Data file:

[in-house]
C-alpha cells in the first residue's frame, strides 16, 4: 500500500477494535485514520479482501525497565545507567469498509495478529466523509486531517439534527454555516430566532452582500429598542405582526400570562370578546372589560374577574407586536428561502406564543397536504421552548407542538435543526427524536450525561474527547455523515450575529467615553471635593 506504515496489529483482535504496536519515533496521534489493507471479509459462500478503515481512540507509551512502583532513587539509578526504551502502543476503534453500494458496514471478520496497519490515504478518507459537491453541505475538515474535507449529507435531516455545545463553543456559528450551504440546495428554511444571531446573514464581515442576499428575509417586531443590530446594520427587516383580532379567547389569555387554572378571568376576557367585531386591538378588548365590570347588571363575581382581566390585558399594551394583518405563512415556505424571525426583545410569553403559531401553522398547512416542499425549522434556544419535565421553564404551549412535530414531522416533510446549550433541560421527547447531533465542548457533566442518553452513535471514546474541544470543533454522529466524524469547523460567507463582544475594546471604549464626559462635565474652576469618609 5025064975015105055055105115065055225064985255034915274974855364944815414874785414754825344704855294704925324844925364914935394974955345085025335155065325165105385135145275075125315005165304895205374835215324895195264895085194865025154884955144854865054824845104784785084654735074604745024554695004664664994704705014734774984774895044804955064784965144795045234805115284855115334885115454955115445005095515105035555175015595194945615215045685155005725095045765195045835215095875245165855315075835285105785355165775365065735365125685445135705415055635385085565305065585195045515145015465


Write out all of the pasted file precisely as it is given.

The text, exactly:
[in-house]
C-alpha cells in the first residue's frame, strides 16, 4: 500500500477494535485514520479482501525497565545507567469498509495478529466523509486531517439534527454555516430566532452582500429598542405582526400570562370578546372589560374577574407586536428561502406564543397536504421552548407542538435543526427524536450525561474527547455523515450575529467615553471635593 506504515496489529483482535504496536519515533496521534489493507471479509459462500478503515481512540507509551512502583532513587539509578526504551502502543476503534453500494458496514471478520496497519490515504478518507459537491453541505475538515474535507449529507435531516455545545463553543456559528450551504440546495428554511444571531446573514464581515442576499428575509417586531443590530446594520427587516383580532379567547389569555387554572378571568376576557367585531386591538378588548365590570347588571363575581382581566390585558399594551394583518405563512415556505424571525426583545410569553403559531401553522398547512416542499425549522434556544419535565421553564404551549412535530414531522416533510446549550433541560421527547447531533465542548457533566442518553452513535471514546474541544470543533454522529466524524469547523460567507463582544475594546471604549464626559462635565474652576469618609 5025064975015105055055105115065055225064985255034915274974855364944815414874785414754825344704855294704925324844925364914935394974955345085025335155065325165105385135145275075125315005165304895205374835215324895195264895085194865025154884955144854865054824845104784785084654735074604745024554695004664664994704705014734774984774895044804955064784965144795045234805115284855115334885115454955115445005095515105035555175015595194945615215045685155005725095045765195045835215095875245165855315075835285105785355165775365065735365125685445135705415055635385085565305065585195045515145015465